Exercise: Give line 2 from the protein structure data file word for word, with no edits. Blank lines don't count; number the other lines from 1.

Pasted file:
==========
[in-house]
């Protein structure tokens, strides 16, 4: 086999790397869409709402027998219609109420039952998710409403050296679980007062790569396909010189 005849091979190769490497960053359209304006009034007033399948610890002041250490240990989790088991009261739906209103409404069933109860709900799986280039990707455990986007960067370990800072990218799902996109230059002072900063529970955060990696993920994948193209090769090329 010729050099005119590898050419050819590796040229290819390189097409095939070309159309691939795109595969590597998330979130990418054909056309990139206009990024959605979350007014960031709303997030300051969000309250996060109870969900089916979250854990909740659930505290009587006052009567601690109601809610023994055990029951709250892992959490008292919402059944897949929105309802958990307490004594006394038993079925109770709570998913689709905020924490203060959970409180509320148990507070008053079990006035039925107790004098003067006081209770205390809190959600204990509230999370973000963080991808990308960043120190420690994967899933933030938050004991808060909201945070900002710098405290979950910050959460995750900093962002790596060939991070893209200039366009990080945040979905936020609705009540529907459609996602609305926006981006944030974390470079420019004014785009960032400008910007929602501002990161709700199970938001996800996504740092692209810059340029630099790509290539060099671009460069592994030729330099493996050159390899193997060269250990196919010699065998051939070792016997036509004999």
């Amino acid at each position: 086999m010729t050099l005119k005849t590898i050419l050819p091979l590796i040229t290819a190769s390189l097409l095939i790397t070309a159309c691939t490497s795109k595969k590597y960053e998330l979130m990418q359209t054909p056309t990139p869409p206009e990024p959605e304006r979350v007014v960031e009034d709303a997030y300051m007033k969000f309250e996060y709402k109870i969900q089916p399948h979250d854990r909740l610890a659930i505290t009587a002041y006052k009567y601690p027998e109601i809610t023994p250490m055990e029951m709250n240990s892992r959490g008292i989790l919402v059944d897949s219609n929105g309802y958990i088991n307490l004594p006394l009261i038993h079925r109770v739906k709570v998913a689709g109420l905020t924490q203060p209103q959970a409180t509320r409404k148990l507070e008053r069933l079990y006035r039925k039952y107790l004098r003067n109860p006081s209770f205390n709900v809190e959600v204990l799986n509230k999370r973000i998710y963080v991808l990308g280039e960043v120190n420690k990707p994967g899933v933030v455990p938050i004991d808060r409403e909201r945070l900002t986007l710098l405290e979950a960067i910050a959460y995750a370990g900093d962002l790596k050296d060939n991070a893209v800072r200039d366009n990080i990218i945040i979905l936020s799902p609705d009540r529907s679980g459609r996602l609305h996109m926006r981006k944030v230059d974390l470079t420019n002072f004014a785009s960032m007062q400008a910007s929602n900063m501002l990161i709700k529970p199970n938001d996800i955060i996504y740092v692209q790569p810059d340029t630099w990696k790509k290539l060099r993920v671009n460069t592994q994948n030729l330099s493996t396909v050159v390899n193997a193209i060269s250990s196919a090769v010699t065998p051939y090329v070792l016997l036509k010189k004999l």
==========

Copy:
């Protein structure tokens, strides 16, 4: 086999790397869409709402027998219609109420039952998710409403050296679980007062790569396909010189 005849091979190769490497960053359209304006009034007033399948610890002041250490240990989790088991009261739906209103409404069933109860709900799986280039990707455990986007960067370990800072990218799902996109230059002072900063529970955060990696993920994948193209090769090329 010729050099005119590898050419050819590796040229290819390189097409095939070309159309691939795109595969590597998330979130990418054909056309990139206009990024959605979350007014960031709303997030300051969000309250996060109870969900089916979250854990909740659930505290009587006052009567601690109601809610023994055990029951709250892992959490008292919402059944897949929105309802958990307490004594006394038993079925109770709570998913689709905020924490203060959970409180509320148990507070008053079990006035039925107790004098003067006081209770205390809190959600204990509230999370973000963080991808990308960043120190420690994967899933933030938050004991808060909201945070900002710098405290979950910050959460995750900093962002790596060939991070893209200039366009990080945040979905936020609705009540529907459609996602609305926006981006944030974390470079420019004014785009960032400008910007929602501002990161709700199970938001996800996504740092692209810059340029630099790509290539060099671009460069592994030729330099493996050159390899193997060269250990196919010699065998051939070792016997036509004999």